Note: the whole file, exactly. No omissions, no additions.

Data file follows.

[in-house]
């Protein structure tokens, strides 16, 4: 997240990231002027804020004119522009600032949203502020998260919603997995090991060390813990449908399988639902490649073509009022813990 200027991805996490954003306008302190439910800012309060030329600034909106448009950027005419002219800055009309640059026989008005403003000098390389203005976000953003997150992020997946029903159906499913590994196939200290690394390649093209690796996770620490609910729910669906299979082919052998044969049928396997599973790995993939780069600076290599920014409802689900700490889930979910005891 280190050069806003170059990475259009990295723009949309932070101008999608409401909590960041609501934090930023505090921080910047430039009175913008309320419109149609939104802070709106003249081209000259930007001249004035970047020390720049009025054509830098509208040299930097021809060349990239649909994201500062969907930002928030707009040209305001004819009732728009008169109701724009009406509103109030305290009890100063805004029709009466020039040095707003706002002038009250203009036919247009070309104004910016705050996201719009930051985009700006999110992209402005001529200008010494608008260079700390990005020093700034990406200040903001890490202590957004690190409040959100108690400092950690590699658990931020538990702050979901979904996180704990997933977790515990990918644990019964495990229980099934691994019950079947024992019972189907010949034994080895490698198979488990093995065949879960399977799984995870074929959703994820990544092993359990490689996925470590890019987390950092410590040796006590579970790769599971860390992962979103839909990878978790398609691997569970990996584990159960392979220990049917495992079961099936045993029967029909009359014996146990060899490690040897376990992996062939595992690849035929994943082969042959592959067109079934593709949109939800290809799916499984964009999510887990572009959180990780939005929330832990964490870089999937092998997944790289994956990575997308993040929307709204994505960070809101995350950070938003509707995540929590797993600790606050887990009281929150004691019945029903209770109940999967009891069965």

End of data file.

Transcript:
[in-house]
């Protein structure tokens, strides 16, 4: 997240990231002027804020004119522009600032949203502020998260919603997995090991060390813990449908399988639902490649073509009022813990 200027991805996490954003306008302190439910800012309060030329600034909106448009950027005419002219800055009309640059026989008005403003000098390389203005976000953003997150992020997946029903159906499913590994196939200290690394390649093209690796996770620490609910729910669906299979082919052998044969049928396997599973790995993939780069600076290599920014409802689900700490889930979910005891 280190050069806003170059990475259009990295723009949309932070101008999608409401909590960041609501934090930023505090921080910047430039009175913008309320419109149609939104802070709106003249081209000259930007001249004035970047020390720049009025054509830098509208040299930097021809060349990239649909994201500062969907930002928030707009040209305001004819009732728009008169109701724009009406509103109030305290009890100063805004029709009466020039040095707003706002002038009250203009036919247009070309104004910016705050996201719009930051985009700006999110992209402005001529200008010494608008260079700390990005020093700034990406200040903001890490202590957004690190409040959100108690400092950690590699658990931020538990702050979901979904996180704990997933977790515990990918644990019964495990229980099934691994019950079947024992019972189907010949034994080895490698198979488990093995065949879960399977799984995870074929959703994820990544092993359990490689996925470590890019987390950092410590040796006590579970790769599971860390992962979103839909990878978790398609691997569970990996584990159960392979220990049917495992079961099936045993029967029909009359014996146990060899490690040897376990992996062939595992690849035929994943082969042959592959067109079934593709949109939800290809799916499984964009999510887990572009959180990780939005929330832990964490870089999937092998997944790289994956990575997308993040929307709204994505960070809101995350950070938003509707995540929590797993600790606050887990009281929150004691019945029903209770109940999967009891069965």